Editore"s Note
Tilting at Windmills

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March 16, 2006
By: Kevin Drum

PLAN B....President Bush nominated yet another head for the FDA on Wednesday, but two Democratic senators immediately put the kibosh on it:

Democratic Sens. Hillary Rodham Clinton of New York and Patty Murray of Washington announced Wednesday that they would block a floor vote on the nomination until the FDA made a firm decision on the controversy whether or not to allow Plan B, the "morning after" birth control pill, to be sold without a prescription.

....The agency's scientific staff has long concluded that the contraceptive is safe and effective for over-the-counter use by women of all ages, according to internal memos recently released by Rep. Henry A. Waxman (D-Los Angeles). But senior FDA officials have repeatedly delayed a final decision. That has prompted some in the medical community, as well as Democrats such as Clinton and Murray, to charge that the agency compromised its scientific judgment under pressure from social conservatives influential in the Bush administration.

Good for them. Aside from the personal insult of being directly lied to (Clinton was promised a vote on Plan B last year if she'd allow Bush's previous nominee to proceed, and was then double crossed) this is plainly a case of interfering with the FDA's normal scientific role in order to pander to the Falwell-Schlafly wing of the Republican coalition. The FDA's role is to decide if drugs are safe, not to decide if they're moral, and the Bush White House is corrupting that role for political gain.

Because of this, more teenage girls will get pregnant who don't want to be, more of them will get abortions, more of them will suffer sustained emotional devastation, and more of them will end up bearing children they aren't prepared to support. All thanks to a corruption of the scientific process enthusiastically supported by President Bush. Hooray.

Kevin Drum 12:51 PM Permalink | Trackbacks | Comments (70)

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Comments

Good for them, indeed.

Standing up for what you believe in, calling a liar a liar, all good stuff.

Compare and contrast...

Posted by: craigie on March 16, 2006 at 12:58 PM | PERMALINK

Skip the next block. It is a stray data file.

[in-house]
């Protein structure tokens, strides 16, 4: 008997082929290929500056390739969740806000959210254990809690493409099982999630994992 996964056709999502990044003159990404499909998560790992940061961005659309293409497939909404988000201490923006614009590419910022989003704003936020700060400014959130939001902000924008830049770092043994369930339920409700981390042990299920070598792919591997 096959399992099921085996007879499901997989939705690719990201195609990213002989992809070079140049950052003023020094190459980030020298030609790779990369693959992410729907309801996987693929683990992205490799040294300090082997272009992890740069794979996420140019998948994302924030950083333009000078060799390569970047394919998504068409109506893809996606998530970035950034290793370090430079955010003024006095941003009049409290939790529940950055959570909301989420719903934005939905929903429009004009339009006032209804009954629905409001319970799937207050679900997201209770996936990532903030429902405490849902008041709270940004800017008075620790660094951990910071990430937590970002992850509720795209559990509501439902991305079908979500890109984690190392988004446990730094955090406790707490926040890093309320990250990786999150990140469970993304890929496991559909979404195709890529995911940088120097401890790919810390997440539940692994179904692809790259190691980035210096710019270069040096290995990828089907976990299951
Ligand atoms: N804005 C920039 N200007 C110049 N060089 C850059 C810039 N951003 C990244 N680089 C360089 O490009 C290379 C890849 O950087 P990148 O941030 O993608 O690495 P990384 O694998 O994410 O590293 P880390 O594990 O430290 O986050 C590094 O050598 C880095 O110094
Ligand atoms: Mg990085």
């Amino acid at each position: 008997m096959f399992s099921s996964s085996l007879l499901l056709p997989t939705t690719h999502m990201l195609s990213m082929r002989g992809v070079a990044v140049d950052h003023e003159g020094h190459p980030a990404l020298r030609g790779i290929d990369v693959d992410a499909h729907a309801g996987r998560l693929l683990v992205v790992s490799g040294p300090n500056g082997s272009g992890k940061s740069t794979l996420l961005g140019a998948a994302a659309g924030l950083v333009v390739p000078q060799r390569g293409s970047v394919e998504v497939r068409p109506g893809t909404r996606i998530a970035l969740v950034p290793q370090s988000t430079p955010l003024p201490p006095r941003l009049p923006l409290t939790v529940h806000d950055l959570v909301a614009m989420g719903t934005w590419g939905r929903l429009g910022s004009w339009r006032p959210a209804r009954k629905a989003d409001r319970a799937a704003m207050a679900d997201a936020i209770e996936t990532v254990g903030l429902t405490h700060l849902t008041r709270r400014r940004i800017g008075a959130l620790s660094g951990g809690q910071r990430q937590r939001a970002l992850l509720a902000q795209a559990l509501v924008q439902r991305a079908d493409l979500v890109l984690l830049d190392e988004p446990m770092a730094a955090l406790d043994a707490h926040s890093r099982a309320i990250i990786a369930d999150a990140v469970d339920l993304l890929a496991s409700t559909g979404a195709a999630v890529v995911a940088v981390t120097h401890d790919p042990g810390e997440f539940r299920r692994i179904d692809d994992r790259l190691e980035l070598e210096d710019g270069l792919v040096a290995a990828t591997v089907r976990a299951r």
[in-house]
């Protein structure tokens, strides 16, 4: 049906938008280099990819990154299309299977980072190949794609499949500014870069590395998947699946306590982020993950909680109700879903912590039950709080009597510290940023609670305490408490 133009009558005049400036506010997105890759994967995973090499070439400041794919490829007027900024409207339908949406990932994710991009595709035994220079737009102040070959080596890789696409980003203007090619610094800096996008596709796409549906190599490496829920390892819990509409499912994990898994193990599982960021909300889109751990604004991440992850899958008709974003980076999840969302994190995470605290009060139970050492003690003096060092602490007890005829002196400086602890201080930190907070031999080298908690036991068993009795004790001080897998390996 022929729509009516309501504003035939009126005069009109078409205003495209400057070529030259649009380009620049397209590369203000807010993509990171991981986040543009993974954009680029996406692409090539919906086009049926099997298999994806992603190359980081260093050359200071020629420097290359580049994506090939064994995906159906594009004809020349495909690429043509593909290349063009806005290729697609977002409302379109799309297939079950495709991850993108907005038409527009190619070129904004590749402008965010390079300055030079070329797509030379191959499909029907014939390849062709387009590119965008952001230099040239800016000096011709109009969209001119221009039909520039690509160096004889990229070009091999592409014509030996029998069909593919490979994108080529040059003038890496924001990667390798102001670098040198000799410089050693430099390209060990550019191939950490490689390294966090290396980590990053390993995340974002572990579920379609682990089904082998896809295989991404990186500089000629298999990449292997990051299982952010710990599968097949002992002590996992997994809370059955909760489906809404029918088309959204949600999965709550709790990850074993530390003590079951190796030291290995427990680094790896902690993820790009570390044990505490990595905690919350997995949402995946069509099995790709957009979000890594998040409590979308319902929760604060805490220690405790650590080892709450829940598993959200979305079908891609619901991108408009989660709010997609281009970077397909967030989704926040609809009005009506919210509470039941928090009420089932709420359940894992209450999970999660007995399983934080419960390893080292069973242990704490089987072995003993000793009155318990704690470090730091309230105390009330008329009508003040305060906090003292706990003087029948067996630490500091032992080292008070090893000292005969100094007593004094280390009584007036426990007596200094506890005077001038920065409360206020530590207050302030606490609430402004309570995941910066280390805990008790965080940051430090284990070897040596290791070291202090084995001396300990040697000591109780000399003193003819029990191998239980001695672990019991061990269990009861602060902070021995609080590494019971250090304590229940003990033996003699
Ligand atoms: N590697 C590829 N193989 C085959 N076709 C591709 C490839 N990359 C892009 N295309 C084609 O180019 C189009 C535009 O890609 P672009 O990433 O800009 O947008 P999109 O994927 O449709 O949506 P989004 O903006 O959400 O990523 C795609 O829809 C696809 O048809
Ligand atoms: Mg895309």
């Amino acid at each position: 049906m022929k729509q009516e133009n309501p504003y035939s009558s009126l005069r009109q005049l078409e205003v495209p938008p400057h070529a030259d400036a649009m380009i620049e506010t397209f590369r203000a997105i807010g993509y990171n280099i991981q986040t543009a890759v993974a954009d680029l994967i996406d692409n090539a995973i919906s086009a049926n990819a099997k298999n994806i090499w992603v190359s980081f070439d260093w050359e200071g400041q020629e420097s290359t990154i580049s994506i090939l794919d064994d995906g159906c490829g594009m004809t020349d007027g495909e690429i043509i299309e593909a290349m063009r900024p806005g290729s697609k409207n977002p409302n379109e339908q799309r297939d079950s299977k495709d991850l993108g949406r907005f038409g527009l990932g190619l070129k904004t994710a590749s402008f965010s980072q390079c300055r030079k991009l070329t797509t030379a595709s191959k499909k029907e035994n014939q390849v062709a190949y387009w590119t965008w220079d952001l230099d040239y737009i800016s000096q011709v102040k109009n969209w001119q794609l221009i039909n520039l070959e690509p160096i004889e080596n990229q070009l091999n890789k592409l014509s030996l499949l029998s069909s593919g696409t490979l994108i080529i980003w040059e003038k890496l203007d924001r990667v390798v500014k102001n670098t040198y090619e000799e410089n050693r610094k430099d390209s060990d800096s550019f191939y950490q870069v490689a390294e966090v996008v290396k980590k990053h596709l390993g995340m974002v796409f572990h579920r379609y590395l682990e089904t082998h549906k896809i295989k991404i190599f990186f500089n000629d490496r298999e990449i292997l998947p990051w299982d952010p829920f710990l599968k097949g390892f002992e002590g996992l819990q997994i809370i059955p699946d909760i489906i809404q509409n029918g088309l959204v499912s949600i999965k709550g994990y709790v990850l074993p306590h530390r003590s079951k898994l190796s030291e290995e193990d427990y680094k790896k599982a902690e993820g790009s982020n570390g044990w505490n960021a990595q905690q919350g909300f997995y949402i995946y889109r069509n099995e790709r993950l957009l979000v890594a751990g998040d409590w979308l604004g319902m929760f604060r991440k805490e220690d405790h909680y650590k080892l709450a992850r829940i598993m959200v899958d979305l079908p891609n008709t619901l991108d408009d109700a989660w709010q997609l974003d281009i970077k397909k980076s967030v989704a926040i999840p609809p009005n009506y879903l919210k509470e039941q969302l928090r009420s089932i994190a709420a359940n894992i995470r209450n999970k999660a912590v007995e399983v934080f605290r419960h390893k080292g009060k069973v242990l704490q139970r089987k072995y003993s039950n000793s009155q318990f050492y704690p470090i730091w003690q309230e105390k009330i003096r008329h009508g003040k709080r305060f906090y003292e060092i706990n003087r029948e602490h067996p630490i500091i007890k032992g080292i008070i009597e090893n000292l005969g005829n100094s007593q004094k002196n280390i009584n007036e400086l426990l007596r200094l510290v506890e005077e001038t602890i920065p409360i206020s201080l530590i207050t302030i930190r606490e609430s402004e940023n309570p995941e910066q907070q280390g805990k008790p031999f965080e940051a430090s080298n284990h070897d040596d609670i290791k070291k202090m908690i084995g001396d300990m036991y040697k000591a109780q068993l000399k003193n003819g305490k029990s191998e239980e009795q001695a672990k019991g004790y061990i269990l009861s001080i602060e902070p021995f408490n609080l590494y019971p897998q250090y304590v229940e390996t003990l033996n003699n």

this is plainly a case of interfering with the FDA's normal scientific role in order to pander to the Falwell-Schlafly wing of the Republican coalition.

Wrong again Kevin. The reason why Plan B should be banned is because it is unsafe.

As Susan E. Willis,assistant director for program development at the National Conference of Catholic Bishops for Pro-Life Activities in Washington, D.C, has pointed out

Link

"Progestin-only EC (e.g., Plan-B) requires taking up to 50 times the usual daily dose of this hormone within a 12-hour period. Preven, and combined oral contraceptives (COC) when used as EC, requires taking four to eight times the usual daily COC dose within a 12-hour period. Common side effects of EC are nausea, abdominal pain, fatigue, headache, dizziness, breast tenderness, vomiting, diarrhea, and bleeding."

Posted by: Al on March 16, 2006 at 1:01 PM | PERMALINK

Hell, I'd rather force the Senate and House to vote on it. Carolyn Maloney (D-NY) has a bill in front of the House Subcommittee on Health, and we can't get Vice Chair Mike Ferguson to take a position on the bill or Plan B. It'd be great if he had to vote to put his position on the line.

Posted by: NAR on March 16, 2006 at 1:02 PM | PERMALINK

This week's (or possibly now last week's) New Yorker has the Bush War on Science covered pretty well.

Another issue that Dems could own, if only they... oh, nevermind.

Posted by: craigie on March 16, 2006 at 1:02 PM | PERMALINK

Michael Specter's article in the New Yorker last week had some further info about von Eschenbach - such as his powerpoint slide opening a scientific presentation with something like "God Bless Us". The article also talked about how religious zealots oppose HPV vaccines which can save hundred of thousands of womens lives by protecting them from cervical cancer because the vaccine would open the door to promisicuity. Ditto HIV vaccine, vaginal microbicides, etc. There is really no end to the ways (e.g. opposing needle exchange programs (not just with US dollars, but globally)) in which this administration is allowing narrow visions of morality trump good science and consequently failing to protect lives.

Posted by: joe on March 16, 2006 at 1:04 PM | PERMALINK

"Common side effects of EC are nausea, abdominal pain, fatigue, headache, dizziness, breast tenderness, vomiting, diarrhea, and bleeding."

Al, do a simple cost-benefit analysis here. Compare the above to the emotional cost of abortion or bearing a child you can't support.

Posted by: mymble on March 16, 2006 at 1:05 PM | PERMALINK

Try selling to the parents who will vote in November that you want to make it easier for their daughters to screw around without any consequences.

Actually, Democrats could make some progress in the elections by "nationalizing" some issues like the Contract With America did. Kevin and others have suggested health care as one option.